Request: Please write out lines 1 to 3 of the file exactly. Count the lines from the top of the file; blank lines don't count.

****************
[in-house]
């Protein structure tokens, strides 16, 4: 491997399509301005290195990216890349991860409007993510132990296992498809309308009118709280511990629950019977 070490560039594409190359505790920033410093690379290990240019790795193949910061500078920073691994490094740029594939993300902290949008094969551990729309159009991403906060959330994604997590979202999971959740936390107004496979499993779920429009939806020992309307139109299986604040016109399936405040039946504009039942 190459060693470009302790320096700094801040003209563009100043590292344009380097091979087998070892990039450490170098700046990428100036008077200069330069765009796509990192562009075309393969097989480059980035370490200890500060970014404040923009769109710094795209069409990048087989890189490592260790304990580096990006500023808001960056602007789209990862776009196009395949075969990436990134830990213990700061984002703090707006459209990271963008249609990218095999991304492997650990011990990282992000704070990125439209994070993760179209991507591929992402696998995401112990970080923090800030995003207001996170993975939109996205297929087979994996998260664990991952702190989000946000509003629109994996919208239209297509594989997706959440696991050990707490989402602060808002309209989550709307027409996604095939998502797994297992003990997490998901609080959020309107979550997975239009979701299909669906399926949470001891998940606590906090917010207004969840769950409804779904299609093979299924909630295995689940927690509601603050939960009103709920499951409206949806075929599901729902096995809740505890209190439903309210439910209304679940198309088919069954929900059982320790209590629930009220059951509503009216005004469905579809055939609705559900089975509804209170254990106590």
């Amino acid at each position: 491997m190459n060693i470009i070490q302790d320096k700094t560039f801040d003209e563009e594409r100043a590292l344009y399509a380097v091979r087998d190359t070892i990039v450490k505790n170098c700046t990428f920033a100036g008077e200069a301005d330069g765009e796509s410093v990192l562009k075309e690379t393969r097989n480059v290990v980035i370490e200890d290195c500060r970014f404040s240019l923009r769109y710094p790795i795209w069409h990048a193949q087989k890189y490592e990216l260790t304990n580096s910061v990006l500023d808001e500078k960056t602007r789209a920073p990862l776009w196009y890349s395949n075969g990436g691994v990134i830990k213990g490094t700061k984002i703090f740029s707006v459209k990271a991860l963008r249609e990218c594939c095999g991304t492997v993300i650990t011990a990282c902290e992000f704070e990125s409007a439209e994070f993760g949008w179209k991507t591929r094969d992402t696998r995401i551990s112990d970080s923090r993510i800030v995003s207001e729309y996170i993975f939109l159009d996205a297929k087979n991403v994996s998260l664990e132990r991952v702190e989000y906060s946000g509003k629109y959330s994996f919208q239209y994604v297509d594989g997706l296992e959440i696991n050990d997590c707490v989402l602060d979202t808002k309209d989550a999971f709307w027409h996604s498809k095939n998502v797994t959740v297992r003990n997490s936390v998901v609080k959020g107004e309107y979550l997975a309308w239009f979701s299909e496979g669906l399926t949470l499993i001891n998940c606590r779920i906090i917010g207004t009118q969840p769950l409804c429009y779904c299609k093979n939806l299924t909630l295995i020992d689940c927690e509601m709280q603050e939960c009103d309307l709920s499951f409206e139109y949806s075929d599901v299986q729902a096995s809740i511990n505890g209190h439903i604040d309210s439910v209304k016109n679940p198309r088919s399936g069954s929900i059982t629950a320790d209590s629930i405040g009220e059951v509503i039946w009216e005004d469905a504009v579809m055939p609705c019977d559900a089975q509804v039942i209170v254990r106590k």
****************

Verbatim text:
[in-house]
């Protein structure tokens, strides 16, 4: 491997399509301005290195990216890349991860409007993510132990296992498809309308009118709280511990629950019977 070490560039594409190359505790920033410093690379290990240019790795193949910061500078920073691994490094740029594939993300902290949008094969551990729309159009991403906060959330994604997590979202999971959740936390107004496979499993779920429009939806020992309307139109299986604040016109399936405040039946504009039942 190459060693470009302790320096700094801040003209563009100043590292344009380097091979087998070892990039450490170098700046990428100036008077200069330069765009796509990192562009075309393969097989480059980035370490200890500060970014404040923009769109710094795209069409990048087989890189490592260790304990580096990006500023808001960056602007789209990862776009196009395949075969990436990134830990213990700061984002703090707006459209990271963008249609990218095999991304492997650990011990990282992000704070990125439209994070993760179209991507591929992402696998995401112990970080923090800030995003207001996170993975939109996205297929087979994996998260664990991952702190989000946000509003629109994996919208239209297509594989997706959440696991050990707490989402602060808002309209989550709307027409996604095939998502797994297992003990997490998901609080959020309107979550997975239009979701299909669906399926949470001891998940606590906090917010207004969840769950409804779904299609093979299924909630295995689940927690509601603050939960009103709920499951409206949806075929599901729902096995809740505890209190439903309210439910209304679940198309088919069954929900059982320790209590629930009220059951509503009216005004469905579809055939609705559900089975509804209170254990106590």
């Amino acid at each position: 491997m190459n060693i470009i070490q302790d320096k700094t560039f801040d003209e563009e594409r100043a590292l344009y399509a380097v091979r087998d190359t070892i990039v450490k505790n170098c700046t990428f920033a100036g008077e200069a301005d330069g765009e796509s410093v990192l562009k075309e690379t393969r097989n480059v290990v980035i370490e200890d290195c500060r970014f404040s240019l923009r769109y710094p790795i795209w069409h990048a193949q087989k890189y490592e990216l260790t304990n580096s910061v990006l500023d808001e500078k960056t602007r789209a920073p990862l776009w196009y890349s395949n075969g990436g691994v990134i830990k213990g490094t700061k984002i703090f740029s707006v459209k990271a991860l963008r249609e990218c594939c095999g991304t492997v993300i650990t011990a990282c902290e992000f704070e990125s409007a439209e994070f993760g949008w179209k991507t591929r094969d992402t696998r995401i551990s112990d970080s923090r993510i800030v995003s207001e729309y996170i993975f939109l159009d996205a297929k087979n991403v994996s998260l664990e132990r991952v702190e989000y906060s946000g509003k629109y959330s994996f919208q239209y994604v297509d594989g997706l296992e959440i696991n050990d997590c707490v989402l602060d979202t808002k309209d989550a999971f709307w027409h996604s498809k095939n998502v797994t959740v297992r003990n997490s936390v998901v609080k959020g107004e309107y979550l997975a309308w239009f979701s299909e496979g669906l399926t949470l499993i001891n998940c606590r779920i906090i917010g207004t009118q969840p769950l409804c429009y779904c299609k093979n939806l299924t909630l295995i020992d689940c927690e509601m709280q603050e939960c009103d309307l709920s499951f409206e139109y949806s075929d599901v299986q729902a096995s809740i511990n505890g209190h439903i604040d309210s439910v209304k016109n679940p198309r088919s399936g069954s929900i059982t629950a320790d209590s629930i405040g009220e059951v509503i039946w009216e005004d469905a504009v579809m055939p609705c019977d559900a089975q509804v039942i209170v254990r106590k």